Collateral Consequences of Mass Incarceration
The American Academy of Political and Social Science and The Scholars Strategy Network, in cooperation with the Honorable Robert C. “Bobby” Scott and the Congressional Black Caucus, held a briefing on May 28, 2014, to discuss “The Collateral Consequences of Mass Incarceration: How Punishment has Changed America and How Policy Should Respond.”
Panelists–including Christopher Wildeman, a Yale professor who is one of three special editors of a recent ANNALS volume on the civic consequences of mass incarceration; Bruce Western, a Harvard professor and contributor to the ANNALS
volume; Glen Martin, founder and president of JustLeadership USA, an organization dedicated to helping individuals released from prison become “informed, empowered reform partners”; and the Honorable Cedric Richmond, a representative of the second congressional district of Louisiana–along with moderator, John Laub, a criminology professor at University of Maryland, College Park and former director of the DOJ, were joined by Hill staffers, activists, nonprofits, and scholars at the Rayburn House Office Building on May 28 to discuss what research and real life experiences have told us about (mostly) men’s experiences of incarceration and their post-incarceration struggle in the United States. As all the panelists agreed, incarceration affects not only the men (or women) who are incarcerated, but it also greatly impacts their loved ones–their significant others, their children.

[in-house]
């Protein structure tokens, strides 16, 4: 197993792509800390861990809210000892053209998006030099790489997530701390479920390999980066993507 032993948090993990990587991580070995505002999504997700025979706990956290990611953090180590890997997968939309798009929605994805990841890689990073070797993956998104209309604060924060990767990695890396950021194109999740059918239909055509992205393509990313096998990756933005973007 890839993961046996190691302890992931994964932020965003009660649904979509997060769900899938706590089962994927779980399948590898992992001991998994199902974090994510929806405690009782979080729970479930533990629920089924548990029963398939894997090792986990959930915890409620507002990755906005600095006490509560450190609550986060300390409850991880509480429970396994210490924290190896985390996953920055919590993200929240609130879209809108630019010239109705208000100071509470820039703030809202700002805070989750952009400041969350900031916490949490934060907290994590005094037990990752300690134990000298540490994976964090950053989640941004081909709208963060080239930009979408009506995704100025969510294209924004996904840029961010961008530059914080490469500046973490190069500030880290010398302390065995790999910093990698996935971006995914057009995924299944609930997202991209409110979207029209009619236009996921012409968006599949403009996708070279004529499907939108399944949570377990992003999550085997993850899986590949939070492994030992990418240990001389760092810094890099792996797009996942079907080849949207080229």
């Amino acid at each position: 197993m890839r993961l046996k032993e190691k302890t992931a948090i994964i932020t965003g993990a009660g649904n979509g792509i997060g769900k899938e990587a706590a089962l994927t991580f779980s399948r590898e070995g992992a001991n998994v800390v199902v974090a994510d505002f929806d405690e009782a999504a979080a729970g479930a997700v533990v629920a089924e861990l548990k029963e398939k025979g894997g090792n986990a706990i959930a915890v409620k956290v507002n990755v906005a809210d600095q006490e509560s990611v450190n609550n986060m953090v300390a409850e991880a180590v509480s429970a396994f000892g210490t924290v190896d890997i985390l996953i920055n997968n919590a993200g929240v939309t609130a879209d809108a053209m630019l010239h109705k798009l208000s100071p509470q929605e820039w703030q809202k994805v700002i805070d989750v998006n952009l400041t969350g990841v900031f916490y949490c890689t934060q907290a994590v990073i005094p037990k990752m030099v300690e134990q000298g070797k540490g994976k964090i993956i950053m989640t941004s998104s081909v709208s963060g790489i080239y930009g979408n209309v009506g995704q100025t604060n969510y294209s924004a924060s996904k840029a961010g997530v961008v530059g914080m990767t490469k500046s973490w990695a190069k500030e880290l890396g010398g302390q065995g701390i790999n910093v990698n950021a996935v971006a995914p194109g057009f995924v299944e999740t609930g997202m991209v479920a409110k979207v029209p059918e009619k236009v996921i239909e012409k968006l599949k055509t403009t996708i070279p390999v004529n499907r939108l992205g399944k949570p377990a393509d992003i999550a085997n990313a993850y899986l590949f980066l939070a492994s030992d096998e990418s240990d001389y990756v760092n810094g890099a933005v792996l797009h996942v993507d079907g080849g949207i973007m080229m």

Until the incarceration policies in the United States–specifically the mandatory minimums for certain offenses–are drastically changed, incarceration in the United States will continue to unjustly target low-income, disadvantaged, and mostly African American men. Until our current policies are overhauled, these men’s and their families’ well-being (of which political participation is a part) will continue to suffer long after they have been released from prison.